Written by Alex Comfort, CFRP
Planned Giving is the most misunderstood activity in a typical Development Shop. All the other major categories of fundraising -- annual fund, major gifts, endowment, and earned income -- seem pretty straightforward. But many people are cowed by Planned Giving. Why?
Well, some of the stuff is pretty complicated. So many development professionals just leave it to the attorneys. Better yet, they find an unhappy attorney and hire that person to do planned giving.
The truth is that unhappy attorneys do not make very good planned giving officers very often:
- They do not understand how non-profits work.
- They usually are not good in cultivating donors.
- Marketing is something most attorneys have never even considered, much less done.
And so we stand at an impasse. How about a radical idea….let’s take back planned giving and learn enough about how to do it!
When I do talks on Planned Giving, I usually ask how many people have a planned giving program. Few hands are usually raised. Then I ask how many charities in attendance have received a bequest. Most hands go up. And then I tell them that they do, indeed, have a program.
We need to remember that every time we thank a donor, or give a talk, or send out a mailing, we are tacitly promoting planned giving. So without getting into the weeds too much, know that there are several aspects of a successful program.
1. Education of our “Family”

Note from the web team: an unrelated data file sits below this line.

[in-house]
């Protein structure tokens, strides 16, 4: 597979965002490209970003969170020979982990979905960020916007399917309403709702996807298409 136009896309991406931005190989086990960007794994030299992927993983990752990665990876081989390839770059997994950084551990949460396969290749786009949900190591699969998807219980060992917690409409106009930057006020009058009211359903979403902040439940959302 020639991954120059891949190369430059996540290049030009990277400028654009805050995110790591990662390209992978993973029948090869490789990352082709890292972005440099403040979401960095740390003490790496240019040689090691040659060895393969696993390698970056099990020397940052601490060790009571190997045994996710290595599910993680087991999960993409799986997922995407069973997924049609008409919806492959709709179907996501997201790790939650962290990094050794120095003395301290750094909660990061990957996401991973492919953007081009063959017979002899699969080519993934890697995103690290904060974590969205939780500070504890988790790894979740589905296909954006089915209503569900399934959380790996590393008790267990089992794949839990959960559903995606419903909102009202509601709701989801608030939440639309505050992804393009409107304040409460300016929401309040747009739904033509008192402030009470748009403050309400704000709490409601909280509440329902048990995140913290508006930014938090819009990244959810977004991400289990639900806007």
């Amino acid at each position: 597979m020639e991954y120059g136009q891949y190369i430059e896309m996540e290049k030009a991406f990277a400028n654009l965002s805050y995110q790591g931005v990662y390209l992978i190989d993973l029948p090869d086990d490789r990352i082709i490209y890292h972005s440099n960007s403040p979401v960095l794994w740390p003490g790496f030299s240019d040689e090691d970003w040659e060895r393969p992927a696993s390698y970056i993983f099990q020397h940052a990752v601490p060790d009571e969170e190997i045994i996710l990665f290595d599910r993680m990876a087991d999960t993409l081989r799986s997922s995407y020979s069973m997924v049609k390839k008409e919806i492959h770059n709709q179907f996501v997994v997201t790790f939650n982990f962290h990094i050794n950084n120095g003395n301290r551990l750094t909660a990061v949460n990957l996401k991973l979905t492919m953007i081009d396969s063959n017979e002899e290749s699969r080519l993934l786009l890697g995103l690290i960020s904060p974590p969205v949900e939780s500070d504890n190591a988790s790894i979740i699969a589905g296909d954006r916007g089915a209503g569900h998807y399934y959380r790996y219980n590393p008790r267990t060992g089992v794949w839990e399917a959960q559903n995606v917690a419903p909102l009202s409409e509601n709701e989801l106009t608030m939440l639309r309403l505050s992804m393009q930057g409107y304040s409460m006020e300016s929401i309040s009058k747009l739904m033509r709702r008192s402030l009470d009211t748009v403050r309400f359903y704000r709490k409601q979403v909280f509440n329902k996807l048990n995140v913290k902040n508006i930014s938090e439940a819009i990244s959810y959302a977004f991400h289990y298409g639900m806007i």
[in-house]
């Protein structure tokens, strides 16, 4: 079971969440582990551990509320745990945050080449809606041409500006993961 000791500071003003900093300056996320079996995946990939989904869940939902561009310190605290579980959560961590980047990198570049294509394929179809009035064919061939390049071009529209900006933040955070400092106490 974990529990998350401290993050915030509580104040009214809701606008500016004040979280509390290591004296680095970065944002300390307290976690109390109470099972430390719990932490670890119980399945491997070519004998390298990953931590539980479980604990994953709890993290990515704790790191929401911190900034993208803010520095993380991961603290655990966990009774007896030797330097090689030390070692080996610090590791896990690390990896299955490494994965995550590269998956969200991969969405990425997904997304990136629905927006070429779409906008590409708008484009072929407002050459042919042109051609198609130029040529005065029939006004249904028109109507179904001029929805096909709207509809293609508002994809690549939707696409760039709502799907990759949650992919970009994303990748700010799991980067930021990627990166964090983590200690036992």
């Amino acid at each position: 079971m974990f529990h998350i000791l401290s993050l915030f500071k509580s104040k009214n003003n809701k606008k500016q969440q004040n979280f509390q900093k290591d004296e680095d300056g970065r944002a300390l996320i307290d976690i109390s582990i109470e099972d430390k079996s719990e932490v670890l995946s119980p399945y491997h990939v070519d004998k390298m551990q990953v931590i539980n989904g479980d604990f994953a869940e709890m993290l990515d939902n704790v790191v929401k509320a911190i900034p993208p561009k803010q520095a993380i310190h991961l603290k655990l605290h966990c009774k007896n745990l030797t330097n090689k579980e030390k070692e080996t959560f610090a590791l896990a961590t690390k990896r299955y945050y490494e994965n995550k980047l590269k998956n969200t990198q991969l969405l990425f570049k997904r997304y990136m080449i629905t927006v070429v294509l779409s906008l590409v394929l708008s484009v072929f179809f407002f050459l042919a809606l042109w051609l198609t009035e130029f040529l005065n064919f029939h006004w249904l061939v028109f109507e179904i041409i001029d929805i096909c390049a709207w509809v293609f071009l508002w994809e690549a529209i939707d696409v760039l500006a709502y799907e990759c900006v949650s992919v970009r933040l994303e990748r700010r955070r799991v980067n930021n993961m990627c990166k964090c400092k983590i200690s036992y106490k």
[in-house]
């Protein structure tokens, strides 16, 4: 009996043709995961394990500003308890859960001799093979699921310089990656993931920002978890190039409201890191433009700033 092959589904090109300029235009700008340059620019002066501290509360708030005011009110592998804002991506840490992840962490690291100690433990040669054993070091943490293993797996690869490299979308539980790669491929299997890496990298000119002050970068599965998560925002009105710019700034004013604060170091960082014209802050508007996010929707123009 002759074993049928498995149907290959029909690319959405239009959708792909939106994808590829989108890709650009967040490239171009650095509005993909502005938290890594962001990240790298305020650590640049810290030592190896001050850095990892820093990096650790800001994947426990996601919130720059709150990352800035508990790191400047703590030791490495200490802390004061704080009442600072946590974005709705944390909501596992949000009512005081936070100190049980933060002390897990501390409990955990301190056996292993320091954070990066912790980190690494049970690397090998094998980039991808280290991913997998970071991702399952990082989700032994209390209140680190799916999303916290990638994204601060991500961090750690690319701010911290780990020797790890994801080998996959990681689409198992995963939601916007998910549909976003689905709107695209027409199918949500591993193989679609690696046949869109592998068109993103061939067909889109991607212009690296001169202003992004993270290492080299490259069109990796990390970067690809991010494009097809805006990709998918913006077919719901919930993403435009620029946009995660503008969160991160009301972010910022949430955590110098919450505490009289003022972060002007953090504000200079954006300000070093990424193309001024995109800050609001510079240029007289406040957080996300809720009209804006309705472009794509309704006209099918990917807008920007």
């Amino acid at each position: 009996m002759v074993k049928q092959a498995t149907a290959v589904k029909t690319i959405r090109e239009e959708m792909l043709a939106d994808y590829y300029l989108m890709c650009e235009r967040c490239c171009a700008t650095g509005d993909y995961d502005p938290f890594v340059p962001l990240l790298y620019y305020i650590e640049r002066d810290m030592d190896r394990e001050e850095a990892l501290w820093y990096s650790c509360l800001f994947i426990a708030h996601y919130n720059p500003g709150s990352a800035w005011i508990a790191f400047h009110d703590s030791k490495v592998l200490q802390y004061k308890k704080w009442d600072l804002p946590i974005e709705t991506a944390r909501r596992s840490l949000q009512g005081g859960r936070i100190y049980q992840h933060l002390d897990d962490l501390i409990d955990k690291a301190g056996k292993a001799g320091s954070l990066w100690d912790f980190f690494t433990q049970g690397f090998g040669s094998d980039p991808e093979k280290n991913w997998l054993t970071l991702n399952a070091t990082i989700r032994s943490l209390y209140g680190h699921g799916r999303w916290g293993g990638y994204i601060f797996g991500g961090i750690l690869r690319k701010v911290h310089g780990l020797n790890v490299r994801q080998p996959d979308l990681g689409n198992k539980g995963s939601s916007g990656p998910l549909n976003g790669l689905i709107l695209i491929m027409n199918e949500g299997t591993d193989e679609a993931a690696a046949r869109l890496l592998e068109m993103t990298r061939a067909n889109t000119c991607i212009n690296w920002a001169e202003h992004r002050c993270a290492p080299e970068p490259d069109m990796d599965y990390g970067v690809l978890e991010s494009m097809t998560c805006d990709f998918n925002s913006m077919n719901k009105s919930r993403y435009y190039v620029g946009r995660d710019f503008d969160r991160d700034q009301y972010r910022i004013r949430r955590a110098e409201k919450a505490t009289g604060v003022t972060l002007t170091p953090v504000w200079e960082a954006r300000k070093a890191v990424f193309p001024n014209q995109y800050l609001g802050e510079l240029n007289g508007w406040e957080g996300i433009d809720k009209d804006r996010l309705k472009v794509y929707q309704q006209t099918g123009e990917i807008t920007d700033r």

Our constituents need to know that we welcome and accept planned gifts – normally given through a bequest in a will (or Living Trust) or in a distribution of a retirement plan.
We need to tell our folks about all aspects of planned giving so they can consider making a gift.
When they call us, we need to be able to discuss some ideas with them and tell them how to talk to the various members of their financial team.
So these three elements are what is needed in your shop. The best news is that you need NOT be a financial whiz to do this. You just need to know how to communicate with your donors.
I’ll dig into more details in my next blog, but do these things right now:
- Somewhere at the bottom of every letter, pledge card, brochure, newsletter, annual report, special event notice, write the phrase “Have you considered leaving a gift to (your charity name) in your will or estate plan?”
- Put the same line under your name on your email block (or have someone do it for you). And do the same for your CEO, CFO, Volunteer Director, and others who interact with your donors.
- Ask your Board Members to put the phrase under their name on their email.
This is Passive Marketing and it works. I’ll get into more later about active education and marketing next time. But do this now and you will have a “bare bones” planned giving program.